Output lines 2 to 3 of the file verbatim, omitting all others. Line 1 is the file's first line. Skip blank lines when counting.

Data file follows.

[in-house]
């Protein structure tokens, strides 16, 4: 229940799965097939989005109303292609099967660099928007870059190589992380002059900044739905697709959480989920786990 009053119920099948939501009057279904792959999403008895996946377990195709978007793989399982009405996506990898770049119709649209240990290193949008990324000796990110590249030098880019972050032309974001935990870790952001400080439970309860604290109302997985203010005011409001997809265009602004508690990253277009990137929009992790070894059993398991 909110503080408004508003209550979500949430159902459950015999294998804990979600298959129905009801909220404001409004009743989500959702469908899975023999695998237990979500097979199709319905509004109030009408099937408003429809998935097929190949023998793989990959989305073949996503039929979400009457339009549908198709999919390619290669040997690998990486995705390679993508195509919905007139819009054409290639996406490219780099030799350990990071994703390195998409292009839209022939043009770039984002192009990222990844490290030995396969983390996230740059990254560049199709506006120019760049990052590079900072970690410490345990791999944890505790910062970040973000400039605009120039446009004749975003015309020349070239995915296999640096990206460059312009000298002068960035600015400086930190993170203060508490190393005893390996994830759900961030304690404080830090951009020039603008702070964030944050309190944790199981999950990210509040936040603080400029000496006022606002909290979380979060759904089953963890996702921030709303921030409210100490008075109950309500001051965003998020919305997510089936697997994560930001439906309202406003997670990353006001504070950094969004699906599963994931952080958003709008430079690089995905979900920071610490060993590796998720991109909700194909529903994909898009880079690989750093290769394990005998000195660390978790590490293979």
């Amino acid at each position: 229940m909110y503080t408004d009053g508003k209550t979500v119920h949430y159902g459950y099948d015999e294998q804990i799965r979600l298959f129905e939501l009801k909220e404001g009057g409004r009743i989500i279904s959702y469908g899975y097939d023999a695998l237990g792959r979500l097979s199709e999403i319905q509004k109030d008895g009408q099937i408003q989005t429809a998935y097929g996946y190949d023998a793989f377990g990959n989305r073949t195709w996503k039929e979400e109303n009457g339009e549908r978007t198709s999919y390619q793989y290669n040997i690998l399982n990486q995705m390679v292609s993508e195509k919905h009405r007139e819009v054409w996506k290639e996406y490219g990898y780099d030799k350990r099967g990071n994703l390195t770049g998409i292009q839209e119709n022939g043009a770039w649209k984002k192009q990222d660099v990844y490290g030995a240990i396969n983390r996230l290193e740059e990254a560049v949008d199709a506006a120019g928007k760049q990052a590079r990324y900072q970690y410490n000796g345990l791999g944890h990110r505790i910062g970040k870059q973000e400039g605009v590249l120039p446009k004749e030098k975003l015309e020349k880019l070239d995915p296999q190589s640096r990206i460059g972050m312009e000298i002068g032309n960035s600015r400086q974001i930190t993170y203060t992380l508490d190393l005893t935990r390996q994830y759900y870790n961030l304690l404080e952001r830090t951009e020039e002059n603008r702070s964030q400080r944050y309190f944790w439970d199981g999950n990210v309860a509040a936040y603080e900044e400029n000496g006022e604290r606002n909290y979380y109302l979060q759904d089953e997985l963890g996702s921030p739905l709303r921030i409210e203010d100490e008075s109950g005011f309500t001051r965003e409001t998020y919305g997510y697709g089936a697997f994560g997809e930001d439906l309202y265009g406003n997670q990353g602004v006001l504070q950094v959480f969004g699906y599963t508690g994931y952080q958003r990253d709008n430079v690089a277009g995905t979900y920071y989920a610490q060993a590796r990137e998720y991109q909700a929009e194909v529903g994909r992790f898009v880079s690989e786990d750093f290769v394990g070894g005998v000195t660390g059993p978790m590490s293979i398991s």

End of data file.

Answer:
């Protein structure tokens, strides 16, 4: 229940799965097939989005109303292609099967660099928007870059190589992380002059900044739905697709959480989920786990 009053119920099948939501009057279904792959999403008895996946377990195709978007793989399982009405996506990898770049119709649209240990290193949008990324000796990110590249030098880019972050032309974001935990870790952001400080439970309860604290109302997985203010005011409001997809265009602004508690990253277009990137929009992790070894059993398991 909110503080408004508003209550979500949430159902459950015999294998804990979600298959129905009801909220404001409004009743989500959702469908899975023999695998237990979500097979199709319905509004109030009408099937408003429809998935097929190949023998793989990959989305073949996503039929979400009457339009549908198709999919390619290669040997690998990486995705390679993508195509919905007139819009054409290639996406490219780099030799350990990071994703390195998409292009839209022939043009770039984002192009990222990844490290030995396969983390996230740059990254560049199709506006120019760049990052590079900072970690410490345990791999944890505790910062970040973000400039605009120039446009004749975003015309020349070239995915296999640096990206460059312009000298002068960035600015400086930190993170203060508490190393005893390996994830759900961030304690404080830090951009020039603008702070964030944050309190944790199981999950990210509040936040603080400029000496006022606002909290979380979060759904089953963890996702921030709303921030409210100490008075109950309500001051965003998020919305997510089936697997994560930001439906309202406003997670990353006001504070950094969004699906599963994931952080958003709008430079690089995905979900920071610490060993590796998720991109909700194909529903994909898009880079690989750093290769394990005998000195660390978790590490293979």
């Amino acid at each position: 229940m909110y503080t408004d009053g508003k209550t979500v119920h949430y159902g459950y099948d015999e294998q804990i799965r979600l298959f129905e939501l009801k909220e404001g009057g409004r009743i989500i279904s959702y469908g899975y097939d023999a695998l237990g792959r979500l097979s199709e999403i319905q509004k109030d008895g009408q099937i408003q989005t429809a998935y097929g996946y190949d023998a793989f377990g990959n989305r073949t195709w996503k039929e979400e109303n009457g339009e549908r978007t198709s999919y390619q793989y290669n040997i690998l399982n990486q995705m390679v292609s993508e195509k919905h009405r007139e819009v054409w996506k290639e996406y490219g990898y780099d030799k350990r099967g990071n994703l390195t770049g998409i292009q839209e119709n022939g043009a770039w649209k984002k192009q990222d660099v990844y490290g030995a240990i396969n983390r996230l290193e740059e990254a560049v949008d199709a506006a120019g928007k760049q990052a590079r990324y900072q970690y410490n000796g345990l791999g944890h990110r505790i910062g970040k870059q973000e400039g605009v590249l120039p446009k004749e030098k975003l015309e020349k880019l070239d995915p296999q190589s640096r990206i460059g972050m312009e000298i002068g032309n960035s600015r400086q974001i930190t993170y203060t992380l508490d190393l005893t935990r390996q994830y759900y870790n961030l304690l404080e952001r830090t951009e020039e002059n603008r702070s964030q400080r944050y309190f944790w439970d199981g999950n990210v309860a509040a936040y603080e900044e400029n000496g006022e604290r606002n909290y979380y109302l979060q759904d089953e997985l963890g996702s921030p739905l709303r921030i409210e203010d100490e008075s109950g005011f309500t001051r965003e409001t998020y919305g997510y697709g089936a697997f994560g997809e930001d439906l309202y265009g406003n997670q990353g602004v006001l504070q950094v959480f969004g699906y599963t508690g994931y952080q958003r990253d709008n430079v690089a277009g995905t979900y920071y989920a610490q060993a590796r990137e998720y991109q909700a929009e194909v529903g994909r992790f898009v880079s690989e786990d750093f290769v394990g070894g005998v000195t660390g059993p978790m590490s293979i398991s």